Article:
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Friday, January 27, 2023

First Florida cohousing, eco community to sprout in Gainesville

<p class="p1">Andrew Kaplan shows a potential buyer an architectural rendering of the upcoming cohousing community, which will be located at 4500 NW 27th Ave.&nbsp;</p>

Andrew Kaplan shows a potential buyer an architectural rendering of the upcoming cohousing community, which will be located at 4500 NW 27th Ave. 

Families looking for a more community-based and eco-friendly style of living might be interested in purchasing a home at the first official cohousing community in the state of Florida.

Gainesville Cohousing is planning to build a community of 24 houses, which will provide families with an opportunity to live in a close-knit society with shared resources, said Judy Broward, a future resident and current community planner.

With cohousing, individual houses reside in a general area and share common facilities. It’s a cooperative community where members are expected to participate in the maintenance of the property, and in return, will be given the opportunity to contribute to society decisions, Broward said.

The 4.75 acres of land located at 4500 NW 27th Ave., where the community will be built, was purchased last month after a two-year search, Broward said.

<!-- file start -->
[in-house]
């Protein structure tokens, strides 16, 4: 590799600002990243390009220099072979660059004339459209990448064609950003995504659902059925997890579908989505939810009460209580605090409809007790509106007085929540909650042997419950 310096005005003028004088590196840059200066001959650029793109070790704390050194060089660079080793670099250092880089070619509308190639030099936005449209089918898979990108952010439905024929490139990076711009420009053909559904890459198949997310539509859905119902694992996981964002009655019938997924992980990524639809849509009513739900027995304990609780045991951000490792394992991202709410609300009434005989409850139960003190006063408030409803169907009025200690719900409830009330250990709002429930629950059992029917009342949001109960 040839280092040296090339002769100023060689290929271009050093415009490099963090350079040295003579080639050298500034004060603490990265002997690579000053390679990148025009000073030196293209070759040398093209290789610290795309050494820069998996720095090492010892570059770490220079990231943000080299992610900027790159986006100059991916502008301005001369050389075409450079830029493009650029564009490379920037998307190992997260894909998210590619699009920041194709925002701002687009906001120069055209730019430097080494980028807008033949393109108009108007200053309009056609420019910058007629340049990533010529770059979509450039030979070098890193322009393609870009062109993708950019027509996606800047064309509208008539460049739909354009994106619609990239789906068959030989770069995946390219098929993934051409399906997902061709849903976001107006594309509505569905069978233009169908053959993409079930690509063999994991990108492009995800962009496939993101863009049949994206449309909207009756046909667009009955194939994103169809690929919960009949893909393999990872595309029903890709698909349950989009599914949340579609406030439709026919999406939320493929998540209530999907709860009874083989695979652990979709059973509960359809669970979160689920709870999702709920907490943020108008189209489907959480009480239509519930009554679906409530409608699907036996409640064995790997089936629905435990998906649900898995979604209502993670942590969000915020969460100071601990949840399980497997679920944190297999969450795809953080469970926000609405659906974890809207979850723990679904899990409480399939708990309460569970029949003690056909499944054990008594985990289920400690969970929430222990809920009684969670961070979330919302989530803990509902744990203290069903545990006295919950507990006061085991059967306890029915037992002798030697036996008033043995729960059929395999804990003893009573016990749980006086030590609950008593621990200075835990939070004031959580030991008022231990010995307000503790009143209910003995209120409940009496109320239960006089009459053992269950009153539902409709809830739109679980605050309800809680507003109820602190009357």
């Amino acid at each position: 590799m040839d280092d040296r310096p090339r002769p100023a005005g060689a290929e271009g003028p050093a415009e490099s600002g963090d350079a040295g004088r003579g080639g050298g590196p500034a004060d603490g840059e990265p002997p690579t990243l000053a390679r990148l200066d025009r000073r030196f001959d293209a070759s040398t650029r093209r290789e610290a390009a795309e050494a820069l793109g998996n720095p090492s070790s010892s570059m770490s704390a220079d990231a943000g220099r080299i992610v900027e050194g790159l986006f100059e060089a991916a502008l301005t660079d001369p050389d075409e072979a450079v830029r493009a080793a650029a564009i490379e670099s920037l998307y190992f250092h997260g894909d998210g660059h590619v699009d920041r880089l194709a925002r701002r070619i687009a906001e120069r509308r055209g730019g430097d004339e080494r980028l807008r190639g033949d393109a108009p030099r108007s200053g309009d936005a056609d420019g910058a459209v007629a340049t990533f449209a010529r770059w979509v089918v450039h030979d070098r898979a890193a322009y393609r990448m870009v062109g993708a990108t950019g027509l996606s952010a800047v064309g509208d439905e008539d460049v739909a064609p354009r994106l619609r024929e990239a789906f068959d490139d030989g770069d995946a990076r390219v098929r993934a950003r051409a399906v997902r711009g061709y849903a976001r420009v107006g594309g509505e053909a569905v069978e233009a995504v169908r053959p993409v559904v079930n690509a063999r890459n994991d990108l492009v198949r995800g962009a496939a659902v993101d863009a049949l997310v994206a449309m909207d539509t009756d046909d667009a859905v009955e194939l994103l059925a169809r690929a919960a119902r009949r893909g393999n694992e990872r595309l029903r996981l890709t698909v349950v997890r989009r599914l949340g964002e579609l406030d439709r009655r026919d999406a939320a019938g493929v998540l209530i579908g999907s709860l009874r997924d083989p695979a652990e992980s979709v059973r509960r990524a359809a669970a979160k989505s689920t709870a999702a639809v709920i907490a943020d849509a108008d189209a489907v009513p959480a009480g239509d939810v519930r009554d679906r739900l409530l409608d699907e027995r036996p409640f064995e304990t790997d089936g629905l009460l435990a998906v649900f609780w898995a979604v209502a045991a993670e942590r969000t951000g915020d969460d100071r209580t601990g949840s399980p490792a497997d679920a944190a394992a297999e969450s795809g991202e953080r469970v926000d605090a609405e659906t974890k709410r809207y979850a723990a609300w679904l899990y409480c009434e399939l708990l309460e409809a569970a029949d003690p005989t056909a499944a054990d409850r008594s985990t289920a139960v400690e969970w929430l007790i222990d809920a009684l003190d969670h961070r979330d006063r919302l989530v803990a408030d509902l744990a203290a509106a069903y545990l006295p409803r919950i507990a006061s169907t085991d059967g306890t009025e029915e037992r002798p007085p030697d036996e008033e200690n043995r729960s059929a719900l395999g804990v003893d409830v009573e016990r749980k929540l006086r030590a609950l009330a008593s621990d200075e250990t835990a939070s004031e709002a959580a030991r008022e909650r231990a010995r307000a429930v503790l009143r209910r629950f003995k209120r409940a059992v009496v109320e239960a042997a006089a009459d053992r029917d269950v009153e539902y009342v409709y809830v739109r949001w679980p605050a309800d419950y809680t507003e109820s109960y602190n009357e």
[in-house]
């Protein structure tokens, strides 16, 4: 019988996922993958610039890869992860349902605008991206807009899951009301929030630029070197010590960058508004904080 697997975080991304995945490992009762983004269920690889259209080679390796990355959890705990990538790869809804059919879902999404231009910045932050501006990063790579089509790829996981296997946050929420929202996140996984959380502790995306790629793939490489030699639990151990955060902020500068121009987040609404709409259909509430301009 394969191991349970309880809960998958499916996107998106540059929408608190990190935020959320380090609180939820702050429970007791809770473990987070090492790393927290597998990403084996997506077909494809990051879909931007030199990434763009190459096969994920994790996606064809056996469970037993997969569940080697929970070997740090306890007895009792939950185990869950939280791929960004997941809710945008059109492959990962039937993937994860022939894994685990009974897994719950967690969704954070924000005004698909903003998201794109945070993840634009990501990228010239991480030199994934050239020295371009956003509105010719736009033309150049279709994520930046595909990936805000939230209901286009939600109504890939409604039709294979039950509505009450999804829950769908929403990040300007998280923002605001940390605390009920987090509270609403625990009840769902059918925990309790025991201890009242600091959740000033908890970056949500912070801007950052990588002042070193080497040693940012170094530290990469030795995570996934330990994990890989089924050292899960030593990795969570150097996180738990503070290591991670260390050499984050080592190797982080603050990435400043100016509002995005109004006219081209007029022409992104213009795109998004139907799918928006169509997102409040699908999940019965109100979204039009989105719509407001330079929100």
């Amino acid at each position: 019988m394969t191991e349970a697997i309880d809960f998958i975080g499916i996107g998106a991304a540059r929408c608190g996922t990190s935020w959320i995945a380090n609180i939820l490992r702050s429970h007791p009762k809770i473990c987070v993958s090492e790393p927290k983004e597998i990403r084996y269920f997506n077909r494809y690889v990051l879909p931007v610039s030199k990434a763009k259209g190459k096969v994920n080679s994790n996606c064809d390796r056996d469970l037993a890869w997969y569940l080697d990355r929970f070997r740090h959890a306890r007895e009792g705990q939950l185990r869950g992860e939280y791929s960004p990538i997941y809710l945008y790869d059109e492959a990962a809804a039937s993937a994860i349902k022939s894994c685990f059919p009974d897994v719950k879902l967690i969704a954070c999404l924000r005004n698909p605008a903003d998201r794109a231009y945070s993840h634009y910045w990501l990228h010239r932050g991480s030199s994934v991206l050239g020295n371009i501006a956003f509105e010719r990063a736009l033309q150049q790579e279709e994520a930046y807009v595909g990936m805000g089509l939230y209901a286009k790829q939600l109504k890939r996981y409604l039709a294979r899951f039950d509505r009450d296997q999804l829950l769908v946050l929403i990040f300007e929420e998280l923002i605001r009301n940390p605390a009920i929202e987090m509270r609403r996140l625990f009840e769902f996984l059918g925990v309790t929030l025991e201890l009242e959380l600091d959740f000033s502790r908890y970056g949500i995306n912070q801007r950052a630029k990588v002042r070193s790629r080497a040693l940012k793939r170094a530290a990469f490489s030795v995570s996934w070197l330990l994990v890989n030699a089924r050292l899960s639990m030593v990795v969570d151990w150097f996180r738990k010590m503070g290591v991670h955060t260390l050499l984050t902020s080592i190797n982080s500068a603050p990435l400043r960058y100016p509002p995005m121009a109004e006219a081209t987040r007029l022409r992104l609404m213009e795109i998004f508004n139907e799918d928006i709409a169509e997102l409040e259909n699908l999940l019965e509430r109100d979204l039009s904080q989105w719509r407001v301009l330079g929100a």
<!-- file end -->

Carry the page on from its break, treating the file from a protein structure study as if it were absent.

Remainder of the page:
She said the houses will be small, ranging between 800 and 1,600 square feet. The prices will vary between $125,000 for the smaller units and a little more than $200,000 for the larger ones.

There are 12 committed families, and Gainesville Cohousing is seeking 12 more. It hopes to get more young people and create an intergenerational community with people of all ages, Broward said.

The building process is expected to begin in a year and will take about five months to complete, said Burt Kempner, a future resident and community planner. He said what makes this cohousing community different is that it “isn’t in the boondocks.” Rather, it’s within walking distance of the Thornebrook Village Shopping Center.

“My wife and I have been looking for a cohousing community for years. One day on a whim, we decided to Google it, and this popped up,” Kempner said.

Architect Andrew Kaplan said the goal is for dwellers to function in the city while remaining tied to their sustainable living philosophy.

Kaplan will be living in the community with his wife, Cheryl Kaplan. He said the units will be solar-powered using energy collected from the common house, which will provide resources that community members will share. There will be a laundry room, a large kitchen and dining room, along with a playroom for the children.

The community will also have a pool, garden, playground and a paved area where the children can “play ball and ride their Hot Wheels,” he said.

Cheryl Kaplan described the living situation like an “extended family.”

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“It’s the kind of place where if someone breaks their leg, the entire neighborhood flocks to their side,” she said.

[A version of this story ran on page 4 on 3/18/2014 under the headline "First Fla. cohousing, eco community to sprout in Gainesville"]

Andrew Kaplan shows a potential buyer an architectural rendering of the upcoming cohousing community, which will be located at 4500 NW 27th Ave. 

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